Imagine if Kodak founder George Eastman hadn’t just invented film, but had gone on to run MGM in its heyday. Or World Wide Web inventor Tim Berners-Lee become the CEO of Facebook.
It’s almost too much to ask of any one person. What nuts-and-bolts tinkerer is so successful a businessman?
Ed Catmull is just such a giant.
He is the father of computer animation, a field where he stands as tall as Eastman or Thomas Edison. Then he assembled the core of Pixar, leading the greatest hit machine the entertainment industry has ever known.
Paradoxically, he says, one of the keys to his success is that he thinks about failure. A lot.
“I’ve really thought a lot about why other companies fail or succeed,” Catmull says. “I had to be a student of failure, and find out why things went off the rails. I did that at a fairly deep level, and it’s still something I do.”
He’s had brushes with failure himself. His first attempt to make a CG feature, before Pixar, was a mess; that led him to hire John Lasseter.
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Later, Pixar risked financial collapse, hemorrhaging cash for years after Steve Jobs bought it from George Lucas. Even after “Toy Story” assured Pixar’s future he saw several films forced to restart at considerable cost in cash and anguish.
All that has led him to a conclusion: Hollywood’s desire to play it safe is leading it down the wrong path.
“The desire to avoid meltdowns actually is one of the things that screws up live-action films,” he says flatly.
The industry tries to hedge risk up front, he observes, by hiring proven talent — but ends up recycling its formulas.
“You need to mix it up,” he says, “because it’s creatively bankrupt to be driven by something that is very safe.”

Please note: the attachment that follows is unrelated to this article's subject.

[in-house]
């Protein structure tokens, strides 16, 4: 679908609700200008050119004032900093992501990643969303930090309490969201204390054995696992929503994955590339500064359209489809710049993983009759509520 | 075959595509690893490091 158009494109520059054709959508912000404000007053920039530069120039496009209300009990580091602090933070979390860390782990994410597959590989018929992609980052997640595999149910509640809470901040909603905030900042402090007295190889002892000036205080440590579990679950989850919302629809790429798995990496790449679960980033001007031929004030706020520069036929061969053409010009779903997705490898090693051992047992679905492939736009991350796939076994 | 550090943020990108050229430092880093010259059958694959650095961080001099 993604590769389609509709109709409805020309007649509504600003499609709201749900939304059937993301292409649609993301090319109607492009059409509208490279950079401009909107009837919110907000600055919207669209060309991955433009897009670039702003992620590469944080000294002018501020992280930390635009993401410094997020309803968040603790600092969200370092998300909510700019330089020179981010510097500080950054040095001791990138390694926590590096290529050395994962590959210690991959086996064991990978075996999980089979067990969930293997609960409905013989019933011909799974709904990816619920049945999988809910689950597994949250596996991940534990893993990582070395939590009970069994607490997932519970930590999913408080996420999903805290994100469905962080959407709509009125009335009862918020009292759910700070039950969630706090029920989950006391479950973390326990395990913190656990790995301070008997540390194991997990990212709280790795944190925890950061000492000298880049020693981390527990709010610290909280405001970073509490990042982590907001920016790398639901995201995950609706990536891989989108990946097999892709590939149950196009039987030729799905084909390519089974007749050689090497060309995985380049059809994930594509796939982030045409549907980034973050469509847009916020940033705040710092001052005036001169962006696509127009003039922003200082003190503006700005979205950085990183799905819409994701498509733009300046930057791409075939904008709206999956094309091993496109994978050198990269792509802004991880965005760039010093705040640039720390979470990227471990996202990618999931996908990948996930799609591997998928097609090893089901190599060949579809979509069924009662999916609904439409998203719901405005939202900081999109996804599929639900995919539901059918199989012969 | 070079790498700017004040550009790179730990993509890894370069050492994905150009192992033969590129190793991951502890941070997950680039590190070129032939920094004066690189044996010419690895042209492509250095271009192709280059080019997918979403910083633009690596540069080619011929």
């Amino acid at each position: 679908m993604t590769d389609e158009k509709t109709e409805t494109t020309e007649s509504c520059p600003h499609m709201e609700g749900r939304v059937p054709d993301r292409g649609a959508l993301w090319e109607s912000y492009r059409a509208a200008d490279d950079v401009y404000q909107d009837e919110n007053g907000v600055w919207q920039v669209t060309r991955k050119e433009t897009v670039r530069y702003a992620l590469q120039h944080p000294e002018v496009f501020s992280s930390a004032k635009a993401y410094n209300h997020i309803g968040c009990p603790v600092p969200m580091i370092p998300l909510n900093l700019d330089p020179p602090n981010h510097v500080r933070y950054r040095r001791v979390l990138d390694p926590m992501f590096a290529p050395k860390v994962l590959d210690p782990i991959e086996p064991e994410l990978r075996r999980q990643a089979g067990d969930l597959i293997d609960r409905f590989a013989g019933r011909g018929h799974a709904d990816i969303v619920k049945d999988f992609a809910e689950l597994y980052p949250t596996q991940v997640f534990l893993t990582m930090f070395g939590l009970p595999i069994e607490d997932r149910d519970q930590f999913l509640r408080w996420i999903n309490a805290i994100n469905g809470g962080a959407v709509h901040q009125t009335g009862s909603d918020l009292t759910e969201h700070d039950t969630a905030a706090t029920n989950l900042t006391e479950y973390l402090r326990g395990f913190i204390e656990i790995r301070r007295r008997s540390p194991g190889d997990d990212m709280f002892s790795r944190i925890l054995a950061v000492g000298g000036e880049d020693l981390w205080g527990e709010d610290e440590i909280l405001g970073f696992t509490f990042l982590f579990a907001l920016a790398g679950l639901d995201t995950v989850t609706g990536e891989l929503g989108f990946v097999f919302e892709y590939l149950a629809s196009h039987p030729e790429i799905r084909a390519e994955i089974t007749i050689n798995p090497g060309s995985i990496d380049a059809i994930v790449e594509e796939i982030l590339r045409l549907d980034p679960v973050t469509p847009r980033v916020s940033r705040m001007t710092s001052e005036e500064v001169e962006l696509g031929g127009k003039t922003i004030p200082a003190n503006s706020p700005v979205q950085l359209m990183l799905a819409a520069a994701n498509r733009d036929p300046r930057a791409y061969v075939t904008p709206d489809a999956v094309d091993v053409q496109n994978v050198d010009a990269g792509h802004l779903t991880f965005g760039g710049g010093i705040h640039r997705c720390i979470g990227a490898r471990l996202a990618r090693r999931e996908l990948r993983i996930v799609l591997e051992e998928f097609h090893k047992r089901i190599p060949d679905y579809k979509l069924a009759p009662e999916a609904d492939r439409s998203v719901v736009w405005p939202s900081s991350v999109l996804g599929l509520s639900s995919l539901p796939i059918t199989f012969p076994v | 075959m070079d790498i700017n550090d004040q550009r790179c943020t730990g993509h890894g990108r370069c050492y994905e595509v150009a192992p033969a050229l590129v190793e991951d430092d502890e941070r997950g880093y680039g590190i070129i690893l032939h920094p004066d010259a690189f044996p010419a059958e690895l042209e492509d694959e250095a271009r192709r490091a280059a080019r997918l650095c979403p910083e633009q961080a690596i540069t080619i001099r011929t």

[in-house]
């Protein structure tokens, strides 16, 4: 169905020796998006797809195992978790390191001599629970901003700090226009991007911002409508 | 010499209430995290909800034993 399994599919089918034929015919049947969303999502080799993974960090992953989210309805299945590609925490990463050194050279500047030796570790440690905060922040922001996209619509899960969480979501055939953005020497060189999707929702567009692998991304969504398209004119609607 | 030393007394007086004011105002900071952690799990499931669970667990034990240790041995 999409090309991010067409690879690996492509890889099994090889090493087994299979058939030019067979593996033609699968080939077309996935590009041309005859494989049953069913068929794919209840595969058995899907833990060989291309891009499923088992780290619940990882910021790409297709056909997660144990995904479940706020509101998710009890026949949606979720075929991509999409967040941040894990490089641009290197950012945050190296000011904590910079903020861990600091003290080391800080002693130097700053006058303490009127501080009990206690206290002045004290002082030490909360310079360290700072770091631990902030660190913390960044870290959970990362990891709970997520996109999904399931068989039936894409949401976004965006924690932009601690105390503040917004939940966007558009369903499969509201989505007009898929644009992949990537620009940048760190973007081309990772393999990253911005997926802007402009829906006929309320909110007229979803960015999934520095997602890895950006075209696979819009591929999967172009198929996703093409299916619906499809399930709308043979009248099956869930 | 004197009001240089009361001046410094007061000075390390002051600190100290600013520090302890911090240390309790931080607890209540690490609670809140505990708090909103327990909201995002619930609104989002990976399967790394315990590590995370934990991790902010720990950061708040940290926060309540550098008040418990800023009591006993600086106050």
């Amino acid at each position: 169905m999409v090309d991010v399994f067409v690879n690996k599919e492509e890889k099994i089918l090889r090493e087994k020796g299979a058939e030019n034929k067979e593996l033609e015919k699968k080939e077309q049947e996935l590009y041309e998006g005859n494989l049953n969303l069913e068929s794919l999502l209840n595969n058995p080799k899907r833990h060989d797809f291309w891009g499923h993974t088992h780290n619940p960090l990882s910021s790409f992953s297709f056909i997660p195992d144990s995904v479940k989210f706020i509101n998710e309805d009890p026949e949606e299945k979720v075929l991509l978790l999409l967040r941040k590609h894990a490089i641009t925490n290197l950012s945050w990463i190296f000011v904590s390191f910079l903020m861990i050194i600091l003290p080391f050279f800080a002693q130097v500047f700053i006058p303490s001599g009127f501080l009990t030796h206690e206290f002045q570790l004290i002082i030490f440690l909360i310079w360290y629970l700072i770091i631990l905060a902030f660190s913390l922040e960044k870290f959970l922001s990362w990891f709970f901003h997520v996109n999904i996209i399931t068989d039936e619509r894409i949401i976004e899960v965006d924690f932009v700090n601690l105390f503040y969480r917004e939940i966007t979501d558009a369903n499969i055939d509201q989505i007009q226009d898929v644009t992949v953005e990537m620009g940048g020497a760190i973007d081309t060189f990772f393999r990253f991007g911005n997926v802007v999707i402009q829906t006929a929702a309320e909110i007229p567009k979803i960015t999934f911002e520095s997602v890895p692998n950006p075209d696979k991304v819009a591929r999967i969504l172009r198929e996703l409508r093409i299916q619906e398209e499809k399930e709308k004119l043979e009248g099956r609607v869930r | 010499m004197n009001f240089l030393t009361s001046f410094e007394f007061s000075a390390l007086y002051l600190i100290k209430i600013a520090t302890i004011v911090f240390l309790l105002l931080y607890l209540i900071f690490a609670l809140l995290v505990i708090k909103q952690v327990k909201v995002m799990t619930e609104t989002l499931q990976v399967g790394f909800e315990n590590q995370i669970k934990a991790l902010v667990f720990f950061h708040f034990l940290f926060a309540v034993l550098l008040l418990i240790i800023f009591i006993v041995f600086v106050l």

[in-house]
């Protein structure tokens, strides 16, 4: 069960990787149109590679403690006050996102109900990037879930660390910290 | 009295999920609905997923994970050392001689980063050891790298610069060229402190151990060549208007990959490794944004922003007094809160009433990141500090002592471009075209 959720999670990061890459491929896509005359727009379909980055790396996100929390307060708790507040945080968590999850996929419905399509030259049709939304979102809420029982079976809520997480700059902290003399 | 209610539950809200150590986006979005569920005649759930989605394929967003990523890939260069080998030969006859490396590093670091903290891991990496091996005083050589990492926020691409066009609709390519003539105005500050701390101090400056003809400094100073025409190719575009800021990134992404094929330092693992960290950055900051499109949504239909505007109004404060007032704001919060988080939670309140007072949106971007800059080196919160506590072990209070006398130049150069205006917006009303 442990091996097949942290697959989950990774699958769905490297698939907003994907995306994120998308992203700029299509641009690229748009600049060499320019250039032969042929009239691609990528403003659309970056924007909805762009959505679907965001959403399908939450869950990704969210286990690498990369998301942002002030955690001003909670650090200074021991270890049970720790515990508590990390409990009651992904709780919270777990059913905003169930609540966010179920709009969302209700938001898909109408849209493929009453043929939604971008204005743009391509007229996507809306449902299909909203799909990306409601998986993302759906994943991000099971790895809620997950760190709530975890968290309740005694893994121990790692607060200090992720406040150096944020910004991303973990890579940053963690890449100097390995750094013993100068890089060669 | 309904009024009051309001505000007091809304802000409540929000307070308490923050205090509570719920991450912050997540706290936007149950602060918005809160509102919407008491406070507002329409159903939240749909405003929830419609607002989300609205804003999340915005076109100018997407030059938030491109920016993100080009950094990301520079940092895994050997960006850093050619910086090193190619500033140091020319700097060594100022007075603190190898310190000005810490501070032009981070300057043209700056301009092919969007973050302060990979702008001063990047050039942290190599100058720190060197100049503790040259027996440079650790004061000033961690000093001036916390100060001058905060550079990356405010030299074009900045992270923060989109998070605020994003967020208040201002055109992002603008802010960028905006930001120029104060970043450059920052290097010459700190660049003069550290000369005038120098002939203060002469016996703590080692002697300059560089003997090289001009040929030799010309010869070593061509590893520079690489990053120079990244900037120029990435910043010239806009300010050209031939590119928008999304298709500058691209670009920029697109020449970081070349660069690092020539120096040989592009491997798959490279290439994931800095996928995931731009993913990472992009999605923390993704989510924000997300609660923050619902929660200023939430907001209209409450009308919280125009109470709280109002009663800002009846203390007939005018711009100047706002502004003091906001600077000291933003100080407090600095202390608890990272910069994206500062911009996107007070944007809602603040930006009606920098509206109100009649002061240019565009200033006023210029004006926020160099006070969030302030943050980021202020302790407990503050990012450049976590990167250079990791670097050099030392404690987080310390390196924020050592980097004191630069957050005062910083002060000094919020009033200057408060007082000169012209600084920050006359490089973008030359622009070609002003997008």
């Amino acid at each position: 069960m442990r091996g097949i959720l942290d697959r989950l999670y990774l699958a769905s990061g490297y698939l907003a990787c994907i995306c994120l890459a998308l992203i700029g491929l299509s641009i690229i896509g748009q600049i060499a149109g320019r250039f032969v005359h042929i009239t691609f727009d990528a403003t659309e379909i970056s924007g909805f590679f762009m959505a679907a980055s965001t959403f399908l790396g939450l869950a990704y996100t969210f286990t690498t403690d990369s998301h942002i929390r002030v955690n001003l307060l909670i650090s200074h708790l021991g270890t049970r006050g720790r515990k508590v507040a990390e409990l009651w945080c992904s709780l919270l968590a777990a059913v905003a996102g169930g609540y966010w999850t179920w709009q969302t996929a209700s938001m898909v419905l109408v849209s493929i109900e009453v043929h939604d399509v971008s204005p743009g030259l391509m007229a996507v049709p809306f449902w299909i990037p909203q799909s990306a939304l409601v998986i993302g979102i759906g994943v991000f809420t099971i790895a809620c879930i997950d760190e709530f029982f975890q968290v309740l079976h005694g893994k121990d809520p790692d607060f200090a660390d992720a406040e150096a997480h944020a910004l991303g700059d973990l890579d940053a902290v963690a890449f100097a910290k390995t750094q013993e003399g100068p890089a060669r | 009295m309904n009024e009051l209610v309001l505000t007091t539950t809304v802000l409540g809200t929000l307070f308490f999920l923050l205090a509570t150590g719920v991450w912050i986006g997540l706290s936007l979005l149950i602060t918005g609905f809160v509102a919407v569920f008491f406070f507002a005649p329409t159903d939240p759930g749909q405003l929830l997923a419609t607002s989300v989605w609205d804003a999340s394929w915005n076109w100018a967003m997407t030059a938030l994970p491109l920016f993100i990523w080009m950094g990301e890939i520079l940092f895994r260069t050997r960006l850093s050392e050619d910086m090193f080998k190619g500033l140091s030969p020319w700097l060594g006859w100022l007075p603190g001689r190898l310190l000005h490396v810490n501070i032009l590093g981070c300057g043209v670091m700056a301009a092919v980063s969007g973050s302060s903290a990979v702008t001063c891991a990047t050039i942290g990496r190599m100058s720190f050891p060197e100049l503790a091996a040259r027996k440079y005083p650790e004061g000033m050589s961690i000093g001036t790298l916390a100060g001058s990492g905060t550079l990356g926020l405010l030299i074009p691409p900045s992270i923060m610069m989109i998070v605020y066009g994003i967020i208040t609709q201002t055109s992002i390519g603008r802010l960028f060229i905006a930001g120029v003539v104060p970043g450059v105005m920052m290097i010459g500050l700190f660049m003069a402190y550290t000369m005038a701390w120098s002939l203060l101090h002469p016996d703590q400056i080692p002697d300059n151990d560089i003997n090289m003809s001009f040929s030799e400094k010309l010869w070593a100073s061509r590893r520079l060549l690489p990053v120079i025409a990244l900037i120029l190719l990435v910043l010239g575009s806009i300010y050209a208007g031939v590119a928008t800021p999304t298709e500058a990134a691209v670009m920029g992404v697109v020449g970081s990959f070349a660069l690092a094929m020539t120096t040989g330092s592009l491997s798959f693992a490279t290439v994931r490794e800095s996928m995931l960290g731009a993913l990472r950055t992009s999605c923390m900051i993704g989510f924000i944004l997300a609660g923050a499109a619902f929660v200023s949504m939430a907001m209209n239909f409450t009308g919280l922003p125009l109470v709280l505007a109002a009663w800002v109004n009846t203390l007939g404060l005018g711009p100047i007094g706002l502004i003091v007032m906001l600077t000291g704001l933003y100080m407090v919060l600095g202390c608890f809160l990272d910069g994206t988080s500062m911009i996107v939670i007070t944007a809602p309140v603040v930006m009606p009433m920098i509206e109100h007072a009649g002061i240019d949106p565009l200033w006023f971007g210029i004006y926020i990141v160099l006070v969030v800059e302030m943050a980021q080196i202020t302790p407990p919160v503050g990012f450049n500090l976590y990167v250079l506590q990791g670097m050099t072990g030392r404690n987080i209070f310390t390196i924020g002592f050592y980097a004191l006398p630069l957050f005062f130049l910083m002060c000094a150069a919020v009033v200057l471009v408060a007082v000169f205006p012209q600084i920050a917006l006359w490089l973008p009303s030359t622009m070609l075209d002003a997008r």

He says the early stages of a project are the best time to take chances. “Then you try to address the problems you’ve introduced by taking the risk, but you don’t avoid them by not taking the risk in the first place.”
Pixar balances risk across its slate by mixing films that may be hard to make, but are likely to be hits — he cites “Toy Story 3” as an example — with pictures like “Up” that don’t seem assured of big returns.
“It doesn’t even matter how successful a movie like ‘Up’ is, you’ll never sell a lot of toy walkers,” he says, “But that’s the way we spread out the risk.”
He also believes in taking on risk in team building, with a balance of inexperienced talent and veterans. Only when in full-bore production, or “lock-and-load” as he calls it, does he avoid taking chances.
Catmull’s 70th birthday is just weeks away now, and there are rumblings about succession.
But his philosophy for overcoming adversity suggests how he’ll face the future, whatever it holds.
“In life you’re going to have risk so you have to say ‘My attitude going forward is how to I fix the problem.’ And it’s not trying to cling onto the past,” he says. “When I look around, most problems happen because people are trying to cling onto the past.
“You’re going to have major derailments. Doesn’t matter. Just keep facing forward.”
— David S. Cohen contributed to this report